Before having surgery, tell your doctor or dentist about all the products you use (including prescription drugs, nonprescription drugs, and herbal products).

Older adults may be more sensitive to the side effects of this drug, especially drowsiness, confusion, constipation, or trouble urinating. Drowsiness and confusion can increase the risk of falling.

During pregnancy, this medication should be used only when clearly needed. Discuss the risks and benefits with your doctor.

It is unknown if this medication passes into breast milk. However, similar drugs pass into breast milk. Consult your doctor before breast-feeding.

Interactions

Drug interactions may change how your medications work or increase your risk for serious side effects. This document does not contain all possible drug interactions. Keep a list of all the products you use (including prescription/nonprescription drugs and herbal products) and share it with your doctor and pharmacist. Do not start, stop, or change the dosage of any medicines without your doctor’s approval.

Some products that may interact with this drug include: tricyclic antidepressants (such as amitriptyline, imipramine).

Taking MAO inhibitors with this medication may cause a serious (possibly fatal) drug interaction. Avoid taking MAO inhibitors (isocarboxazid, linezolid, metaxalone, methylene blue, moclobemide, phenelzine, procarbazine, rasagiline, safinamide, selegiline, tranylcypromine) during treatment with this medication. Most MAO inhibitors should also not be taken for two weeks before treatment with this medication. Ask your doctor when to start or stop taking this medication.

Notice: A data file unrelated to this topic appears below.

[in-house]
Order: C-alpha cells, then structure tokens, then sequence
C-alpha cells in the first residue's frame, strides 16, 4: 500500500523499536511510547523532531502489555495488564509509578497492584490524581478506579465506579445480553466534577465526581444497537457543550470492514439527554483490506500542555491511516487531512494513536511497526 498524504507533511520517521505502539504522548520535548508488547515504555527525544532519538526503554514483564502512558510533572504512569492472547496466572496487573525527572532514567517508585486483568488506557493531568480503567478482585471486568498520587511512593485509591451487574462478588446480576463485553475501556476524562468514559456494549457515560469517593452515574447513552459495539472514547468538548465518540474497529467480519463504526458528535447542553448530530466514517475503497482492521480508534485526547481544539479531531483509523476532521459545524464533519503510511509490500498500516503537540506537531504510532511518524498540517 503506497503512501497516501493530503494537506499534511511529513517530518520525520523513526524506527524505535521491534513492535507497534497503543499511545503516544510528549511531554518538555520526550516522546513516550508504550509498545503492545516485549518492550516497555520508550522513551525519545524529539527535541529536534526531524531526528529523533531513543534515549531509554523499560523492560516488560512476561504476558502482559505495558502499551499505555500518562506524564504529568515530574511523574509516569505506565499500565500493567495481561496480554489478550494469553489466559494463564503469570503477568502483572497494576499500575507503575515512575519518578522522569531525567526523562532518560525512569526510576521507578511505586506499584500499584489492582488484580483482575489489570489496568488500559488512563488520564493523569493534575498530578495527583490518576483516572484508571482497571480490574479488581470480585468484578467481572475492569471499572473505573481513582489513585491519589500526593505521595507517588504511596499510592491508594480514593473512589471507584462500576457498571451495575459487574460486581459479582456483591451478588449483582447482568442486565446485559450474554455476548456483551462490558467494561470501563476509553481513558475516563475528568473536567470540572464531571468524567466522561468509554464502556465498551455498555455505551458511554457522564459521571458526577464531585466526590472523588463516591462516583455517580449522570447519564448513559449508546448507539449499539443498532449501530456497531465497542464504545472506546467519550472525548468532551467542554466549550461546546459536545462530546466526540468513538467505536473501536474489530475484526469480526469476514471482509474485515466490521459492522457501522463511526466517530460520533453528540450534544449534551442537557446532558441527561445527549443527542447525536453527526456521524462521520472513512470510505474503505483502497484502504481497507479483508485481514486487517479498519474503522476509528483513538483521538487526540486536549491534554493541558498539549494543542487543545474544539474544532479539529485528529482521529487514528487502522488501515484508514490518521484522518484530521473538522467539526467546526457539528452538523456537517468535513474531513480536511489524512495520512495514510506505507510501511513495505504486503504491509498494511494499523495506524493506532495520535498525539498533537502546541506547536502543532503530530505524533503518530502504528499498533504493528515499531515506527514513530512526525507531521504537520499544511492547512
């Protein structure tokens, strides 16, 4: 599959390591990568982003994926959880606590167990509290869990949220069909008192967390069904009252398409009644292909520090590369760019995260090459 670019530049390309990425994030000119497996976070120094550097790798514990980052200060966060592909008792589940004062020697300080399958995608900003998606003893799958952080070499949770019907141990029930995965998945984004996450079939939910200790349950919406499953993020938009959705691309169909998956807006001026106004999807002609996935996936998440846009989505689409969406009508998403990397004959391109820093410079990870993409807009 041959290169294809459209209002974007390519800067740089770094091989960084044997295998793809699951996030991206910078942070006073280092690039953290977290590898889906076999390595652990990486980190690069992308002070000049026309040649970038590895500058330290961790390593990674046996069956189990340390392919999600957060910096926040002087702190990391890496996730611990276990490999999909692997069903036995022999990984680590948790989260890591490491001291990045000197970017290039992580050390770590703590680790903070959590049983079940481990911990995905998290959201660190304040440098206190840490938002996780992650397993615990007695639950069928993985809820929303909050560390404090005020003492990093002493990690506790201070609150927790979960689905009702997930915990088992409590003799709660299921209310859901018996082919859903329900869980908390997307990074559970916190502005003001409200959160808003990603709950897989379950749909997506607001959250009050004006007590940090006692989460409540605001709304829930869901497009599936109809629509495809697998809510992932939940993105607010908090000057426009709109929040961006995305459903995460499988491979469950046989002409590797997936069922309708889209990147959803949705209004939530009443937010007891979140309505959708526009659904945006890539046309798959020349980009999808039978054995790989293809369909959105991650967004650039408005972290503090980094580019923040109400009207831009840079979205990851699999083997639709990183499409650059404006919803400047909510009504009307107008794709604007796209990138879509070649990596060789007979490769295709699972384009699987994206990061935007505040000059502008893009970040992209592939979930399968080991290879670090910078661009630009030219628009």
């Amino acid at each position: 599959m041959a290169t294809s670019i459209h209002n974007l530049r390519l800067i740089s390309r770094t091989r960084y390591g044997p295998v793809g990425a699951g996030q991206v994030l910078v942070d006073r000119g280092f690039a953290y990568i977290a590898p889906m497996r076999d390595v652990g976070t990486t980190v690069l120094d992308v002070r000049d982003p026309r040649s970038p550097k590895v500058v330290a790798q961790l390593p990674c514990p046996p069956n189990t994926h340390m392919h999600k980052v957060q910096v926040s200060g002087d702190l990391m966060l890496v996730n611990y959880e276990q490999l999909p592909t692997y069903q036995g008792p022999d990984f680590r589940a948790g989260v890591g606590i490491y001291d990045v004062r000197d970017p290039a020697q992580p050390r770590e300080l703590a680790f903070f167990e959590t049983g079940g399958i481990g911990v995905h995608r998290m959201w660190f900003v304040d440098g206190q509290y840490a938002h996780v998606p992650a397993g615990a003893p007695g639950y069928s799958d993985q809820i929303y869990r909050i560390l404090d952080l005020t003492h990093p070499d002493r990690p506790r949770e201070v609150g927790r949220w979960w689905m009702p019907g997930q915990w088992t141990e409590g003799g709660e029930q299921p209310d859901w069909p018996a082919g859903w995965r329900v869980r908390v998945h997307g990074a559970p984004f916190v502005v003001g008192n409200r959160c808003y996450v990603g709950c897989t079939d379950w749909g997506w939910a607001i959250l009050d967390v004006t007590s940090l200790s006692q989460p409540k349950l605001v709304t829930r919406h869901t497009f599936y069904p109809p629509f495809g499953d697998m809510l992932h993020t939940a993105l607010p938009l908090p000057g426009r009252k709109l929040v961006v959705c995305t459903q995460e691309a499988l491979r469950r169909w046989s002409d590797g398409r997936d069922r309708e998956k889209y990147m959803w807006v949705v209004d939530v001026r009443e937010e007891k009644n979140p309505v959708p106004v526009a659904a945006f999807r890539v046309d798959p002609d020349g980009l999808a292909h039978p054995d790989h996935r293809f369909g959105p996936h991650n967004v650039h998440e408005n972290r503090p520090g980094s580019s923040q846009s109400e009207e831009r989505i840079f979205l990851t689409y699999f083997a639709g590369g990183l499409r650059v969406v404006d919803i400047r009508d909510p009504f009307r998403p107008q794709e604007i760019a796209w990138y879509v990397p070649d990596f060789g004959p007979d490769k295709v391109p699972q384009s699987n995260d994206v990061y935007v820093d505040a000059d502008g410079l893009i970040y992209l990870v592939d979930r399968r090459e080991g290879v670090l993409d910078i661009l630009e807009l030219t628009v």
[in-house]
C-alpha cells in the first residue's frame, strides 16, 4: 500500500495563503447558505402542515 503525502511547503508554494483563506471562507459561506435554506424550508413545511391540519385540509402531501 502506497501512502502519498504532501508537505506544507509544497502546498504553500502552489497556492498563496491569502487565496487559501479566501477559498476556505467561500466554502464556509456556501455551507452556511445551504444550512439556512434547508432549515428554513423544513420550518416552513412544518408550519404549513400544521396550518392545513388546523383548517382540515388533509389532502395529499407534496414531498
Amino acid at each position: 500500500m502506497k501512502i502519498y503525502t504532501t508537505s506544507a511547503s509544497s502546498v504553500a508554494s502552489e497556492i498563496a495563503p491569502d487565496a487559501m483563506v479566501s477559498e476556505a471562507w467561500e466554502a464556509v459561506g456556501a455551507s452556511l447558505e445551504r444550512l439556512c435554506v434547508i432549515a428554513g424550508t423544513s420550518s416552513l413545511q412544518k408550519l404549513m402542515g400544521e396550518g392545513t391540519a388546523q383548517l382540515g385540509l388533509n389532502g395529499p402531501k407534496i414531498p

Before using this medication, report the use of drugs that increase serotonin, including street drugs (such as MDMA/”ecstasy”), St. John’s wort, certain antidepressants (including SSRIs such as fluoxetine/paroxetine, SNRIs such as duloxetine/venlafaxine), tramadol, among others.

Tell your doctor or pharmacist if you are taking other products that cause drowsiness such as opioid pain or cough relievers (such as codeine, hydrocodone), alcohol, marijuana (cannabis), drugs for sleep or anxiety (such as alprazolam, lorazepam, zolpidem), other muscle relaxants (such as carisoprodol, methocarbamol), or antihistamines (such as cetirizine, diphenhydramine).

Check the labels on all your medicines (such as allergy or cough-and-cold products) because they may contain ingredients that cause drowsiness. Ask your pharmacist about using those products safely.

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Alex Koliada, PhD

Alex Koliada, PhD

Alex Koliada, PhD, is a well-known doctor. He is famous for his studies of ageing, genetics and other medical conditions. He works at the Institute of Food Biotechnology and Genomics NAS of Ukraine. His scientific researches are printed by the most reputable international magazines. Some of his works are: Differences in the gut Firmicutes to Bacteroidetes ratio across age groups in healthy Ukrainian population [BiomedCentral.com]; Mating status affects Drosophila lifespan, metabolism and antioxidant system [Science Direct]; Anise Hyssop Agastache foeniculum Increases Lifespan, Stress Resistance, and Metabolism by Affecting Free Radical Processes in Drosophila [Frontiersin].